Adolescent cannabis use alters development of planning, self-control brain areas

Adolescent marijuana use may alter how neurons function in brain areas engaged in decision-making, planning and self-control, according to researchers at the University of Illinois at Chicago.

The findings, which were presented at Neuroscience 2018, the annual meeting of the Society for Neuroscience, are the result of an animal model study focused on the structural development of the prefrontal cortex, or PFC, which controls high-level cognitive functions.

Within the PFC, a support structure called the perineuronal net forms a lattice of proteins around inhibitory cells, helping to secure their connections with excitatory neurons and regulate PFC activity. Perineuronal net formation is sensitive to drug use, but the effects of marijuana are not known.

Full story at Science Daily

More than one in ten heavy cannabis users experience withdrawal after quitting cannabis

As the number of Americans who regularly use cannabis has climbed, so too has the number of those experiencing cannabis withdrawal symptoms. A new study by researchers at the Columbia University Mailman School of Public Health and Columbia University Irving Medical Center finds that 12 percent of frequent marijuana smokers experienced Cannabis Withdrawal Syndrome (CWS), which includes emotional, behavioral and physical symptoms. The study is published in the journal Drug and Alcohol Dependence.

CWS was first included in the Diagnostic and Statistical Manual of Mental Disorders in its most recent edition, DSM-5, published in 2013. The new study is the first large-scale report on the link between CWS and DSM-5 psychiatric disorders among frequent U.S. adult cannabis users.

“In a rapidly changing landscape of marijuana laws and attitudes, cannabis use continues to increase among American adults. As a result, more information on the prevalence and correlates of clinical withdrawal in the general population is of critical importance,” said Deborah Hasin, PhD, professor of Epidemiology at Columbia Mailman School of Public Health.

Full story at Science Daily

Teen cannabis use is not without risk to cognitive development

Although studies have shown that alcohol and cannabis misuse are related to impaired cognition in youth, previous studies were not designed to understand this relationship and differentiate whether cannabis use was causal or consequential to cognitive impairment. A new study by researchers at CHU Sainte-Justine and Université de Montréal, published in the American Journal of Psychiatry, shows that beyond the role of cognition in vulnerability to substance use, the concurrent and lasting effects of adolescent cannabis use can be observed on important cognitive functions and appear to be more pronounced than those observed for alcohol.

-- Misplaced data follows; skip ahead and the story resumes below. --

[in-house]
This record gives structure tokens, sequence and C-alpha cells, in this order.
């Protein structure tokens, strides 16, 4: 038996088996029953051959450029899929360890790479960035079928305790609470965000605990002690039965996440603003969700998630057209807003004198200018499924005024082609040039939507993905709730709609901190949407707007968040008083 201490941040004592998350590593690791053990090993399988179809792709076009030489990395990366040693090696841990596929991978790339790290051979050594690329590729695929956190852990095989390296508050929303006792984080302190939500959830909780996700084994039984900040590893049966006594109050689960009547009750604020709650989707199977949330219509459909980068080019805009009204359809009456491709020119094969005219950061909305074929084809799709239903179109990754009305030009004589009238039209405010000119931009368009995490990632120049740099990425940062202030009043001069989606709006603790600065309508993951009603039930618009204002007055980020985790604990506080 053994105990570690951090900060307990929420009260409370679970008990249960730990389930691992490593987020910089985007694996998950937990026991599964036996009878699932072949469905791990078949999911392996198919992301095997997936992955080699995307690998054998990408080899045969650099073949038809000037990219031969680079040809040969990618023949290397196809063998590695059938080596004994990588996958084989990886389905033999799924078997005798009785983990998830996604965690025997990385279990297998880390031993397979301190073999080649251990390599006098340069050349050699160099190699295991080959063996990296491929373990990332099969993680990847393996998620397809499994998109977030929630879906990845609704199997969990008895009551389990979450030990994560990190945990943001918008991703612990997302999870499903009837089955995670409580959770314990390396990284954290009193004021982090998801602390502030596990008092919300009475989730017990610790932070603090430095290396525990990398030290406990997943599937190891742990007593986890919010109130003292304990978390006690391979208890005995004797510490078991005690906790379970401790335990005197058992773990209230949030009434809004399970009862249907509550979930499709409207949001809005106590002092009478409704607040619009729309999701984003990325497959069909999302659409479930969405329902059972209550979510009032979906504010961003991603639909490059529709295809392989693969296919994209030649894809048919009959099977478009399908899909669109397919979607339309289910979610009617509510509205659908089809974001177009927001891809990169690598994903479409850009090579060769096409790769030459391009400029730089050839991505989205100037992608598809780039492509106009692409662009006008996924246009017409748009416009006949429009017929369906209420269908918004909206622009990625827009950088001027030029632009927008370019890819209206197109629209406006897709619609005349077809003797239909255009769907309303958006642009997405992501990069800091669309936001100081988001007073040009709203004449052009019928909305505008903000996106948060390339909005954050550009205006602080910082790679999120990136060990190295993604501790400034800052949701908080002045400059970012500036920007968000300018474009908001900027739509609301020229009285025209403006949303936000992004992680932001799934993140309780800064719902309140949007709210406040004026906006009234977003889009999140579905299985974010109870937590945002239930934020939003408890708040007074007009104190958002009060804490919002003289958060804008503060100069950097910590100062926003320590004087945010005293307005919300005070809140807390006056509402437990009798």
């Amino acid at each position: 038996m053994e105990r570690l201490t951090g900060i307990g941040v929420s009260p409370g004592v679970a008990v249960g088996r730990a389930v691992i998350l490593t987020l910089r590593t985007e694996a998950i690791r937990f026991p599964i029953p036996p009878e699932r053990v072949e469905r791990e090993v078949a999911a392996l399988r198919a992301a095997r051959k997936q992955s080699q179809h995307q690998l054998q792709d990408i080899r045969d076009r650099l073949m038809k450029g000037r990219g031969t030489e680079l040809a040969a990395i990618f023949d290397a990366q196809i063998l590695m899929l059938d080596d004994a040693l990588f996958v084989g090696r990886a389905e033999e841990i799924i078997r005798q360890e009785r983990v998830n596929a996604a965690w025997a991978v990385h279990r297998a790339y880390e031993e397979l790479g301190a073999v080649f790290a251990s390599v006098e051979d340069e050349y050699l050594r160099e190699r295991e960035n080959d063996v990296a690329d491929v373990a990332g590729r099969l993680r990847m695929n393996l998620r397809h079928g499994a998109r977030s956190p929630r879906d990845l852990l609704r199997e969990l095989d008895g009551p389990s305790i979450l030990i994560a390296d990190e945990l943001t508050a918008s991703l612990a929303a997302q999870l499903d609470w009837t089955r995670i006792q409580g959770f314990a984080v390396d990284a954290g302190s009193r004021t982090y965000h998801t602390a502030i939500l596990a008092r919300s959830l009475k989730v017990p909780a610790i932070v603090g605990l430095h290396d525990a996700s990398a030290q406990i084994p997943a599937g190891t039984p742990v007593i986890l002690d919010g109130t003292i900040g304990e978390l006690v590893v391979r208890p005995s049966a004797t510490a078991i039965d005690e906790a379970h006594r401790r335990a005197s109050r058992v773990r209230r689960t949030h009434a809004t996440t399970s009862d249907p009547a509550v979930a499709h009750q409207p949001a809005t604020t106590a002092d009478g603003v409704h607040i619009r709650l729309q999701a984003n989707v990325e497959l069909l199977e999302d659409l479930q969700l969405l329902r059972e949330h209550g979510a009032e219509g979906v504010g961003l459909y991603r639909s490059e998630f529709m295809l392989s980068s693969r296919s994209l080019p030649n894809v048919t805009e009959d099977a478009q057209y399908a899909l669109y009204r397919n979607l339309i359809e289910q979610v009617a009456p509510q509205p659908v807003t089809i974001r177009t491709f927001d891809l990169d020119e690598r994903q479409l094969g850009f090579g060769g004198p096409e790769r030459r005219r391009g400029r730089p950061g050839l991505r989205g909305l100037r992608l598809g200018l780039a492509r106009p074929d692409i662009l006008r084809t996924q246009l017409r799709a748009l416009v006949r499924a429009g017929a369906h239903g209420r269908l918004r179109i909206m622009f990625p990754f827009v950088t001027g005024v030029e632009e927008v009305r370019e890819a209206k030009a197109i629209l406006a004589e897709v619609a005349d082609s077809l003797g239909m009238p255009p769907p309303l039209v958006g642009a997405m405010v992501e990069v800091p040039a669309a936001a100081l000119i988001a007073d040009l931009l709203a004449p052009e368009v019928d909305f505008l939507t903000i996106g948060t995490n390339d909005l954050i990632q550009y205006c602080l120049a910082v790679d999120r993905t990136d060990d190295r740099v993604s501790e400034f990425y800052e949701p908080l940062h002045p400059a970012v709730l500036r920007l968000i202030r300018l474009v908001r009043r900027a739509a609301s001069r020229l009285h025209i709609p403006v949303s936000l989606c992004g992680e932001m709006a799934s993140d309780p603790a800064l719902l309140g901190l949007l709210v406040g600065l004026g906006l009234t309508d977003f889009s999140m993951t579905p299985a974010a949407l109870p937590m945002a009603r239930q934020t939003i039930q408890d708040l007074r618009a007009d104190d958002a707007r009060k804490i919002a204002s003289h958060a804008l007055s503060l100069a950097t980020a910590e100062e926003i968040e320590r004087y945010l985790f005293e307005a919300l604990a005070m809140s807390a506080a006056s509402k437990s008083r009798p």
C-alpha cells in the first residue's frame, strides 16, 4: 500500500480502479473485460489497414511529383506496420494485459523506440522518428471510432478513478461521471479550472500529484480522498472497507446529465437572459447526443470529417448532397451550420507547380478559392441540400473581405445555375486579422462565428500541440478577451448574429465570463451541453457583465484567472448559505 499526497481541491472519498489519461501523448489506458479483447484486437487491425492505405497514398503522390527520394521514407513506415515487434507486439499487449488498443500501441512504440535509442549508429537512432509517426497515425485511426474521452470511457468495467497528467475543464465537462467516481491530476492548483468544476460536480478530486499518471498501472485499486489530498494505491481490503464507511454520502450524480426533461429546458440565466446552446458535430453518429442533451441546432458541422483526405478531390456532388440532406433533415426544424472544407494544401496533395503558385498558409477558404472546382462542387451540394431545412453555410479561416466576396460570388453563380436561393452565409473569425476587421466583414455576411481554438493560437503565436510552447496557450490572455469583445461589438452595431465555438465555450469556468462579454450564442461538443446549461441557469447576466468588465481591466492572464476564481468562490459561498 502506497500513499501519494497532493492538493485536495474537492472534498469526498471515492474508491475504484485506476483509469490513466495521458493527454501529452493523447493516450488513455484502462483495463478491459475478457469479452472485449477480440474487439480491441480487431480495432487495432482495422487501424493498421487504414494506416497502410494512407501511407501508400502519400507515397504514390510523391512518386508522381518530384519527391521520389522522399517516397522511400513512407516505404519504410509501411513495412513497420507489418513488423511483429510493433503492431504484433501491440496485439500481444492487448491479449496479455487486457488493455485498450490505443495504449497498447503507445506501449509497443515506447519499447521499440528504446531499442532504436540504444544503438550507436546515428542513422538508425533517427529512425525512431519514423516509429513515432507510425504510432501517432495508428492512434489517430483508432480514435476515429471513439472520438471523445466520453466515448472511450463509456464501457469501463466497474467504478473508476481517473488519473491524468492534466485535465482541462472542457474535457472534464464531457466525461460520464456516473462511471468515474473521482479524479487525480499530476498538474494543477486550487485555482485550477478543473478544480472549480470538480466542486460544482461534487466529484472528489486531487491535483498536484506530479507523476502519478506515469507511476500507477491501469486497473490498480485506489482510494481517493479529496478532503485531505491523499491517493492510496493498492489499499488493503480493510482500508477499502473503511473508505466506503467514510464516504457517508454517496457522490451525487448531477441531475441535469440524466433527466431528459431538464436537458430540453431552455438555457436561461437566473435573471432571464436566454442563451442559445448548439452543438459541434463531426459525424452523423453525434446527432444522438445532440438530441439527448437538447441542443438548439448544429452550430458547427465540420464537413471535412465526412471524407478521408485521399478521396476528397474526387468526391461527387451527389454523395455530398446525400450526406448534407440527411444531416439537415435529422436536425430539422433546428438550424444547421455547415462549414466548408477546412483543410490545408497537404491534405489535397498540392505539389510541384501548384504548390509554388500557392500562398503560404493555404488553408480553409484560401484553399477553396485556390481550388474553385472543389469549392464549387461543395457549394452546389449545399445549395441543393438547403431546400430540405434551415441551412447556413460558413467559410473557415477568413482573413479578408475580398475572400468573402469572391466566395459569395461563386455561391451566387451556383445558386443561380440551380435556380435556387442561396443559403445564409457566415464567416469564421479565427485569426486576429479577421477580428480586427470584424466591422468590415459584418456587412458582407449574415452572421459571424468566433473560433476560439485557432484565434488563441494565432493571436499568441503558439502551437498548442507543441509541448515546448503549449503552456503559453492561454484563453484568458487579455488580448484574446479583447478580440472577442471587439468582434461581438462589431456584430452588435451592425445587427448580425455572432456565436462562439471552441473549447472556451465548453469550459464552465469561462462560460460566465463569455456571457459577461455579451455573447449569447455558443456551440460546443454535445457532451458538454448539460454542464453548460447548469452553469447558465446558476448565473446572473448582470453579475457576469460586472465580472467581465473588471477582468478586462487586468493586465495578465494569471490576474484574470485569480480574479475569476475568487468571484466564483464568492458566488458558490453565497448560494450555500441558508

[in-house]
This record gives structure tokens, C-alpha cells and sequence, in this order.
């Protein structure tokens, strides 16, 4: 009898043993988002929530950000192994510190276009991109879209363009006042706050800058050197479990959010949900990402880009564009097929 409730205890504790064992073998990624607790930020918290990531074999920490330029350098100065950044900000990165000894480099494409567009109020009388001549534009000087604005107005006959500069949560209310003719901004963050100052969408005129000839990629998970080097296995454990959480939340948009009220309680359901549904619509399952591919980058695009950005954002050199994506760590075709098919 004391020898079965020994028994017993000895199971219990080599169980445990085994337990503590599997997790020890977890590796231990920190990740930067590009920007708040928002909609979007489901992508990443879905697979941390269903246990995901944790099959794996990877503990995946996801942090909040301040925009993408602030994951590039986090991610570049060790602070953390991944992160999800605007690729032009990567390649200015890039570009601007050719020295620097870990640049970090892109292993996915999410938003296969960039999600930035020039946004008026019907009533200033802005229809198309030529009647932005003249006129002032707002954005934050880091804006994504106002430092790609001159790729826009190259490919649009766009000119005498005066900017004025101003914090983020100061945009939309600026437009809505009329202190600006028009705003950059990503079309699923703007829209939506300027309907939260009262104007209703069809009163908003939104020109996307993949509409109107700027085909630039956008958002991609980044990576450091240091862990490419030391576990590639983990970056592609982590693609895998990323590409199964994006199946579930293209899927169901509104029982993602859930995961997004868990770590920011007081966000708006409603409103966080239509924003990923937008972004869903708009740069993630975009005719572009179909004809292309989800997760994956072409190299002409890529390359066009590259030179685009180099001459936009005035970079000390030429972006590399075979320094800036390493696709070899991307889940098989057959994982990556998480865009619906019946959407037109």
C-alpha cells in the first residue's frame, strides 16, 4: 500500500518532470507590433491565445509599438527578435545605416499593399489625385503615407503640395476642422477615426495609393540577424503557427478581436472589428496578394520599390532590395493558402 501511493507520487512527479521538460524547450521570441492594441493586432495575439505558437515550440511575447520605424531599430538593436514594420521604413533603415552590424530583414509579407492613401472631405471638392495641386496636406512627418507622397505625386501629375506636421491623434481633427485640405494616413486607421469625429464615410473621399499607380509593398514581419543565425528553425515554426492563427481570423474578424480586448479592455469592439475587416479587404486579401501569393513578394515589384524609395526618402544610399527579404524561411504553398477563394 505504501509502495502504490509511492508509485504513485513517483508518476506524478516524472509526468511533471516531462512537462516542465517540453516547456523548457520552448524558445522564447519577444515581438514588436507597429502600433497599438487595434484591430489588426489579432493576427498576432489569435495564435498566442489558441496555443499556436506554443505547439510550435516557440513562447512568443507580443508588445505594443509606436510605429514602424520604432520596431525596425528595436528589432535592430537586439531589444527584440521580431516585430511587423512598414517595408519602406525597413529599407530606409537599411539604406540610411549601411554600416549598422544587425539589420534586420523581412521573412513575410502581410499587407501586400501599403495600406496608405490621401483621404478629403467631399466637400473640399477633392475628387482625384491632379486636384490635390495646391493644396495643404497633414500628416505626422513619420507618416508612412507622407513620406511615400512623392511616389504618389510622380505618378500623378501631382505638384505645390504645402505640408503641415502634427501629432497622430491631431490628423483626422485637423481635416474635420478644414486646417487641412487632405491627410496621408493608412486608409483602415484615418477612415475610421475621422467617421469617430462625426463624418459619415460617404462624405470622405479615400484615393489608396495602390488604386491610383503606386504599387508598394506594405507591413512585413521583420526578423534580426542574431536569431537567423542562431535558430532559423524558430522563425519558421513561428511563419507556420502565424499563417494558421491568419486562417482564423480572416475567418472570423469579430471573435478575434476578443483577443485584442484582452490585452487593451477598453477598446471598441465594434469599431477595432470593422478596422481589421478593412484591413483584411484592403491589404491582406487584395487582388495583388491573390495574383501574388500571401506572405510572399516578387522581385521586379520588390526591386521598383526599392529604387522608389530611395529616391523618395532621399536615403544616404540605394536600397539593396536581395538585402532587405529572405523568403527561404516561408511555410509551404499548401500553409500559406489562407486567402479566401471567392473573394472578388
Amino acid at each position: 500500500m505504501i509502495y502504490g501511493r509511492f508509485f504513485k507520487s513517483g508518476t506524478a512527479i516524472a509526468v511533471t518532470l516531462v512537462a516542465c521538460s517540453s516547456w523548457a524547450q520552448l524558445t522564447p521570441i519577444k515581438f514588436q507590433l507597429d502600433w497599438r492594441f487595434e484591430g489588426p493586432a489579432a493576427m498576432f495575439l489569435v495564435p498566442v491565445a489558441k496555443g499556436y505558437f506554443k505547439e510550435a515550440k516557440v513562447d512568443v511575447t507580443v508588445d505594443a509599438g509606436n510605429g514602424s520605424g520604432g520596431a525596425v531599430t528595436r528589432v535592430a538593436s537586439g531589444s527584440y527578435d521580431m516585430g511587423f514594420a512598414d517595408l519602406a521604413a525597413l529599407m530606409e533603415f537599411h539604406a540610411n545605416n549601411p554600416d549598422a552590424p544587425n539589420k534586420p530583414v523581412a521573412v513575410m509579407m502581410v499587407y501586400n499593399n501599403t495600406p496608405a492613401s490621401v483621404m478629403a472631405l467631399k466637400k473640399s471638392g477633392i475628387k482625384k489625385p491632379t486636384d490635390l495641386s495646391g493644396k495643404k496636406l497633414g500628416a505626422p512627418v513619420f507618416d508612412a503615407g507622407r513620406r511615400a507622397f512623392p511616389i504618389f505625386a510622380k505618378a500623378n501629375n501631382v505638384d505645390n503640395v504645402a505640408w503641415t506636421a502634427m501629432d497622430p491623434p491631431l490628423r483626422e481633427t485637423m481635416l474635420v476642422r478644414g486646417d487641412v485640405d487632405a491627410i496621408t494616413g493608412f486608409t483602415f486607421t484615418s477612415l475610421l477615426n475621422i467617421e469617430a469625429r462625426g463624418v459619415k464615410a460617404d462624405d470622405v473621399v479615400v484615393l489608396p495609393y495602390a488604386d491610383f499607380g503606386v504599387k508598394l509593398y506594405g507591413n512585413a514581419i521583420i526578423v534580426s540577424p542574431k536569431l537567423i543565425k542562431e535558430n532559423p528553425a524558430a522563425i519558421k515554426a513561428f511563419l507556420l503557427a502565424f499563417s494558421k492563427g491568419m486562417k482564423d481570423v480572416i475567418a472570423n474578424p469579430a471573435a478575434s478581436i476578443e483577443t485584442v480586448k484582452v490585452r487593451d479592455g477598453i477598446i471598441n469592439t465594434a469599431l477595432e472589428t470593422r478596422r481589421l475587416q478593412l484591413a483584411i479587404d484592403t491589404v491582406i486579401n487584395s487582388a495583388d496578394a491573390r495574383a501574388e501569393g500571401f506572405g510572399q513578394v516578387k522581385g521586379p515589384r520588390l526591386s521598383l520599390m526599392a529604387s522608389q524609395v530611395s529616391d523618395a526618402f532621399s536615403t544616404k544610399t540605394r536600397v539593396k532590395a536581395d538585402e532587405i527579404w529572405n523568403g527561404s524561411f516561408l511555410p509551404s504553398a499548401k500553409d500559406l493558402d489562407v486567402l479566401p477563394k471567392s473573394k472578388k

Beyond acute intoxicating effects, alcohol and cannabis misuse has been associated with impairments in learning, memory, attention and decision-making, as well as with lower academic performance. “While many studies have reported group differences in cognitive performance between young users and non-users, what had yet to be established was the causal and lasting effects of teen substance use on cognitive development,” said co-author and PhD student at Université de Montréal, Jean-François G. Morin. Senior author and investigator Dr. Patricia Conrod, from the Department of Psychiatry at Université de Montréal, added that “very few studies are designed to look at this question from a developmental perspective. Our study is unique in that it followed a large sample of high school students from 7th to 10th grade using cognitive and substance-use measures. Using this big-data approach, we were able to model the complex nature of the relationship between these sets of variables.”

Full story at Science Daily

How cannabinoid drugs affect the experience of pain

A first-of-its-kind meta-analysis of existing research has reviewed the effects of cannabinoid drugs on the experience of pain.

The Centers for Disease Control and Prevention (CDC) suggest that up to 50 million people in the United States have chronic pain.

An increasing amount of people now turn to the medicinal benefits of cannabis for treating and alleviating pain.

As a result, scientists are trying to keep up by studying the effects of cannabinoids on pain.

Full story at Medical News Today

The effectiveness of online cannabis responsible vendor training program

To date, 6 U.S. states have implemented retail sales of recreational marijuana: Alaska, California, Colorado, Nevada, Oregon, and Washington state. One important issue for these states has been how to implement training in responsible retail sales practices. Examples of how to accomplish this task successfully come from the Responsible Beverage Service trainings for selling and serving alcohol.

A new study on the quality of online responsible marijuana vendor (RMV) training has just been released. The study used an online RMV training that was developed in consultation with state regulators, store personnel, and local law enforcement in Colorado and Washington state. The training focused on knowledge of state statutes and regulations, ID checking, the health effects of marijuana, customer service practices (including recognizing intoxicated patrons), and rules of the trade

The curriculum was developed for a randomized controlled trial to test its efficacy for staff recruited from a random sample of 225 stores in Colorado, Oregon and Washington state. A total of 420 diverse store employees completed the online training. Then each trainee was given a survey about their experiences to gauge usability and trainee attitudes about the training.

Full story at Science Daily